At the University of Iowa, you can see how gravity works by playing in the sand.
Undergraduate students in the Department of Physics and Astronomy designed and built a sandbox where users can mold their own universe with sand and watch how gravity affects an object—a spacecraft or a comet, for example—as it travels through the imagined environment.
Funded by a grant from the U.S. National Science Foundation (NSF), the augmented-reality sandbox, dubbed "Gravbox," is the first interactive system of its kind to be used for astrophysics. Similar setups exist for geology and engineering—the Department of Earth and Environmental Sciences and the Lichtenberger Engineering Library have them—but the UI students advanced the concept to bring gravity, an invisible force not easily explained or understood, to life.
"I think it's unbelievable," says Hai Fu, assistant professor in physics and astronomy, who won the $405,011 award, part of a broader NSF application to fund his research into what happens when galaxies collide. "The students built the whole thing from scratch."
Fu says the sandbox will be used to teach fundamental principles in physics, such as gravitational dynamics involved in the distribution of stars, the shapes and evolution of galaxies, and more.
He also plans to showcase the sandbox to amateur astronomy clubs, as an exhibit at museums, and in public outreach and demonstration shows for children, led by Dale Stille, instructional resource specialist in the department.
The group is making its software publicly available and is creating a website with a tutorial for building the system.
Fu introduced his idea in fall 2016 to the 10 sophomores, juniors, and seniors enrolled in his two-semester course, Introduction to Astrophysics. He intended the project to complement what the students learned in his lectures.
He showed them an outline of the concept on a blackboard on the first day of class.
"It seemed impossible," recalls Sadie Moore, a senior physics and astronomy major from Burlington, Iowa. "The idea was awe-inspiring."
Undeterred, the students split into three teams and got to work.
One team concentrated on designing and engineering a structure that could hold 200 pounds of sand. The students cut wood for the base in the department's machine shop under the guidance of Head Machinist Brian Busch; assembled and mounted the projector stand; and constructed a slide-out cabinet to store the computer, tablet, and cables.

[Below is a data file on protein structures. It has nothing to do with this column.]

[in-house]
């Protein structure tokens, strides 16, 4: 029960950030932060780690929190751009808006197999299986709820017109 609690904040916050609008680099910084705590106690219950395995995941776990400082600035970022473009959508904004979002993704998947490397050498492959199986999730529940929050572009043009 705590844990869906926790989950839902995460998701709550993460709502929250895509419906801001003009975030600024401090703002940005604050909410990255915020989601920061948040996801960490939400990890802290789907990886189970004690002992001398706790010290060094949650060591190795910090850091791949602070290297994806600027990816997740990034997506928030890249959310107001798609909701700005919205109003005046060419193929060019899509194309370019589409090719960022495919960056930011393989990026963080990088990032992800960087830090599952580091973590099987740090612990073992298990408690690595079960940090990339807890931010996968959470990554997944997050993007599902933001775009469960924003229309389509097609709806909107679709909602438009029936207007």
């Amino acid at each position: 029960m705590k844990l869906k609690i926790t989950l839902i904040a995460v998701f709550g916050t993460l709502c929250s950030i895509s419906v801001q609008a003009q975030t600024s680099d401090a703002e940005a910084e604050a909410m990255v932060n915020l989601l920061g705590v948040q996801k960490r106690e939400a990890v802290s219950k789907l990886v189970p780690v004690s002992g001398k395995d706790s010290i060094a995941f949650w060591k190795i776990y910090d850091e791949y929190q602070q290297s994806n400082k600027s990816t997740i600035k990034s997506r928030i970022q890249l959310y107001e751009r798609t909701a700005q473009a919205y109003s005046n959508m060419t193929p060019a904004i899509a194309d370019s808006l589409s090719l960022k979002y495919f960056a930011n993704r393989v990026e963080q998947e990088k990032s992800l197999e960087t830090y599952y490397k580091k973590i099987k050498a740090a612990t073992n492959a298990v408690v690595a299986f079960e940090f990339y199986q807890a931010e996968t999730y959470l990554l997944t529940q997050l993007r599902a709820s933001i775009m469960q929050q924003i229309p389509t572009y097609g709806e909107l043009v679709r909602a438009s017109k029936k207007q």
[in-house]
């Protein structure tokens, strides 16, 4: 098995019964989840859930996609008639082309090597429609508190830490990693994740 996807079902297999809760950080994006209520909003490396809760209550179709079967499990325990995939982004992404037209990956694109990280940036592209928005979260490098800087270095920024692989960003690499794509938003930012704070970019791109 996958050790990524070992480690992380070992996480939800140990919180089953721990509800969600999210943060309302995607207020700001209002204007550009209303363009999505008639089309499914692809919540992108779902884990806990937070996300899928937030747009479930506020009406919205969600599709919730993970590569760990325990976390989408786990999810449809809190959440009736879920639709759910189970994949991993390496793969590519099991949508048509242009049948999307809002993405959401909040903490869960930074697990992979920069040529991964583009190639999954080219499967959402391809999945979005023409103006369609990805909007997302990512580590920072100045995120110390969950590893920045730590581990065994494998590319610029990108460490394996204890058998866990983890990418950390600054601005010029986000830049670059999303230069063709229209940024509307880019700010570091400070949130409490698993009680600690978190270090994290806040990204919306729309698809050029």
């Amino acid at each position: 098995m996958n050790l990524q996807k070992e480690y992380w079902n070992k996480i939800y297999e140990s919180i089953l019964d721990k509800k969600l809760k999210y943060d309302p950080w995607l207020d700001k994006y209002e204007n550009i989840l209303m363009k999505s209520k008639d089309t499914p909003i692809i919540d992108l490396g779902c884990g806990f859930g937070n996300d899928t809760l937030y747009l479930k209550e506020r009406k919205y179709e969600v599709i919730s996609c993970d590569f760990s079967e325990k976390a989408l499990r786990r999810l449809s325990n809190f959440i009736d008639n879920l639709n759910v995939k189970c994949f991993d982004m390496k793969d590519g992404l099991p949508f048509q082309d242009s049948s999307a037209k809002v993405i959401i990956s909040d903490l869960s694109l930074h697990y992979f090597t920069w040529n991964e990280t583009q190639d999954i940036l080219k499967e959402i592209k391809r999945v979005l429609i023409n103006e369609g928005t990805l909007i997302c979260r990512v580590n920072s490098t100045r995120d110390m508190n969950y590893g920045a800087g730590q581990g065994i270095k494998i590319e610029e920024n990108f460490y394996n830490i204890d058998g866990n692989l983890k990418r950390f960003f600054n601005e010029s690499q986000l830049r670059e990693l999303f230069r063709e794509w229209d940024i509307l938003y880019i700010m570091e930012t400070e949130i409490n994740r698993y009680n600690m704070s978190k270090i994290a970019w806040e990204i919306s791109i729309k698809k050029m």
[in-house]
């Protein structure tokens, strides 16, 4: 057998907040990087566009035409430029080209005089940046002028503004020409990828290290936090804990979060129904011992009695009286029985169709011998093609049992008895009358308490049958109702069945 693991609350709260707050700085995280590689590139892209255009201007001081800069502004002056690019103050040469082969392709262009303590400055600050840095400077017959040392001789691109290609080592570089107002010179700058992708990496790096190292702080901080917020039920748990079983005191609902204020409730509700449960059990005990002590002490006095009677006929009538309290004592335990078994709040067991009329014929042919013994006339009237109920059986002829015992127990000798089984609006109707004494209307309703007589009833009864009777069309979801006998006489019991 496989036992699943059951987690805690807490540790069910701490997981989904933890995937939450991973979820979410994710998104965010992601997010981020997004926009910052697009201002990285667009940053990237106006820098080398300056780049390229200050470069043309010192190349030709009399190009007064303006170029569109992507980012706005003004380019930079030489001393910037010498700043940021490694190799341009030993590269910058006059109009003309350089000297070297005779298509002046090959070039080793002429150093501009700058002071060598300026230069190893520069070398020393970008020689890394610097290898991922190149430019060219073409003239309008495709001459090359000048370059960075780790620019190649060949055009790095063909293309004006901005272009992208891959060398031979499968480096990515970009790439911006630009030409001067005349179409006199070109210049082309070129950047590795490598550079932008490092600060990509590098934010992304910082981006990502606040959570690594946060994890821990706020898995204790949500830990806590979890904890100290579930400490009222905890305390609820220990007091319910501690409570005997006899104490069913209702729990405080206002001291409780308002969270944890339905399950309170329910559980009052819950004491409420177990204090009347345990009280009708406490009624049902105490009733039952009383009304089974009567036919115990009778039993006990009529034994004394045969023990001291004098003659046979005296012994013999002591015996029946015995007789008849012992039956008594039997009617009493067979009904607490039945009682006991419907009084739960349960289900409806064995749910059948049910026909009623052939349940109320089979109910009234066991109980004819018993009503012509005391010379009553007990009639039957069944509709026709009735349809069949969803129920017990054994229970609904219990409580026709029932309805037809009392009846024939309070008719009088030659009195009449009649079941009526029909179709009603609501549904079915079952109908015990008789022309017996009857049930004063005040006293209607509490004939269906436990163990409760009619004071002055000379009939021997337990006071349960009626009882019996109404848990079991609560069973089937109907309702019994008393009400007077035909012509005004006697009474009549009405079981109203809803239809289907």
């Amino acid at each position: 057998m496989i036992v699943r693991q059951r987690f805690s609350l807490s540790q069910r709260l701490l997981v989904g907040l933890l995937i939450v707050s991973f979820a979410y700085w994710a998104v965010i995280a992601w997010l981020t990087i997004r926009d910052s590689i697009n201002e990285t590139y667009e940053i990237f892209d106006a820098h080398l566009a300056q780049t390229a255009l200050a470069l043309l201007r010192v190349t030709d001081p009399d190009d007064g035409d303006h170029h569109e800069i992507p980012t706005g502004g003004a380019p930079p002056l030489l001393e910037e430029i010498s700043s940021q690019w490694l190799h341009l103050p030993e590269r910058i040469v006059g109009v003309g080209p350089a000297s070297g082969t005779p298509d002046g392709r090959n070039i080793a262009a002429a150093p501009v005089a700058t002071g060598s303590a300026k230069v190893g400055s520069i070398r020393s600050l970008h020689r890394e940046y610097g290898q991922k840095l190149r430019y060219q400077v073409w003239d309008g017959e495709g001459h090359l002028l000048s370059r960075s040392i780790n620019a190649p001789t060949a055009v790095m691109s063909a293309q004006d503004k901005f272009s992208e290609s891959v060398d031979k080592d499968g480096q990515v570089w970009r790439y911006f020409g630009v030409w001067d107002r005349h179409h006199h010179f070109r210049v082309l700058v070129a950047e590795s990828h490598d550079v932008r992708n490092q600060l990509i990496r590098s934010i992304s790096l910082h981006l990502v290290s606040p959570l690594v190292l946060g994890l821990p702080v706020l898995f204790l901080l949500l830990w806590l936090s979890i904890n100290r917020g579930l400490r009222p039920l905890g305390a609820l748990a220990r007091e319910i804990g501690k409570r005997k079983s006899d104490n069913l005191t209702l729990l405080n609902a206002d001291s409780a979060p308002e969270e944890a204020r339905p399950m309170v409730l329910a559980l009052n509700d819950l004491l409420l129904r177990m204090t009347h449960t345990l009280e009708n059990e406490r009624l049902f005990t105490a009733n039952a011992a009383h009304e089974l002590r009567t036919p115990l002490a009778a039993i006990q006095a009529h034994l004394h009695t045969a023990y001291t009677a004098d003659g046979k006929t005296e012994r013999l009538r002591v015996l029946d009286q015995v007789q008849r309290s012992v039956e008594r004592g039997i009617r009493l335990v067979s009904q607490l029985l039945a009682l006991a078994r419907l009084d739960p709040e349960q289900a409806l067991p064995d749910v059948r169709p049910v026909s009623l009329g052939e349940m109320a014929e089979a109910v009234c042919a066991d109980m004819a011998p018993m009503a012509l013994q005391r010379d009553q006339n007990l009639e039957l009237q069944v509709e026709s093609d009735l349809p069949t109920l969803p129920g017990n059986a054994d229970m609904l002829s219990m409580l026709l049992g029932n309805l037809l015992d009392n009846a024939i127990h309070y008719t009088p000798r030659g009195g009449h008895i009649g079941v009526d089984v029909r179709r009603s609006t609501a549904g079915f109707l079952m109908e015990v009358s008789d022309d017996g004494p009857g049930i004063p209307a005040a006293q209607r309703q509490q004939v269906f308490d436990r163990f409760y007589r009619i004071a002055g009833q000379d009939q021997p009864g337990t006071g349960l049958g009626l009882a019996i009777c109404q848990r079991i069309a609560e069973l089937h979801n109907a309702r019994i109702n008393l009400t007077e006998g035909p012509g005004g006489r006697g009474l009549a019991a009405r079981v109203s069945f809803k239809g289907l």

All work was done in-house, says Ross McCurdy, a member of the construction team who graduated from the UI in May 2017 and is a graduate student in the astronomy department at Penn State University.
"We went from an empty shell to a nice, safe enclosure," he says.
A second team focused on devising an algorithm to compute the gravity exerted on the object as it "travels" in the sandbox. To accomplish this, the students developed software to calculate and calibrate the object's orbit to changes made in the sandbox environment. The team reduced from 3 minutes to less than 1 second the time for the object to respond to a user command.
"There's that moment of recognition that what you've been working on has actually paid off in a finished product," says Sophie Deam, a senior physics and astronomy major from Ames, Iowa, and member of the gravity algorithm team.
The third team was charged with creating an interface for Gravbox. After first devising an Android app, the group decided to conceive its own instructional display. On a touchpad mounted to the sandbox, users choose the object they want to travel in their universe, draw an arrow to start the object's journey, and then watch on an overhead monitor and in the sandbox how the landscape they create in the sand—the imaginary space environment—alters the object's orbit.
"It's tap and go," says Erin Maier, a physics and astronomy major from Hudson, Ohio, who graduated in May 2017 and is enrolled in the Graduate Program in Astronomy at the University of Arizona.
"Now, shapes you normally don't see in nature you can simulate in the sandbox," adds Zachary Luppen, a junior physics and astronomy major from Fort Dodge, Iowa.
The students labored over the project throughout the 2016–17 academic year. But they realized that there were still some glitches in the Gravbox's operation. So, a handful stuck around during the summer to continue tinkering; the collaboration lasted through the fall, but no one seemed to mind.
"It was engaging that in a sense you had to work as a team," says Mason Reed, a senior physics and astronomy major from Independence, Iowa. "That gives you perspective for what working in a research group would be, figuring out how to work together, and finding the right balances."
The biggest challenge, several students say, was making sure the sandbox was useful and interesting for both children and adults.
What people of all ages will learn, the students hope, is basically the same.
"We hope we're bringing the cosmos to life," Moore says.
Explore further: What role do supermassive black holes play when galaxies merge?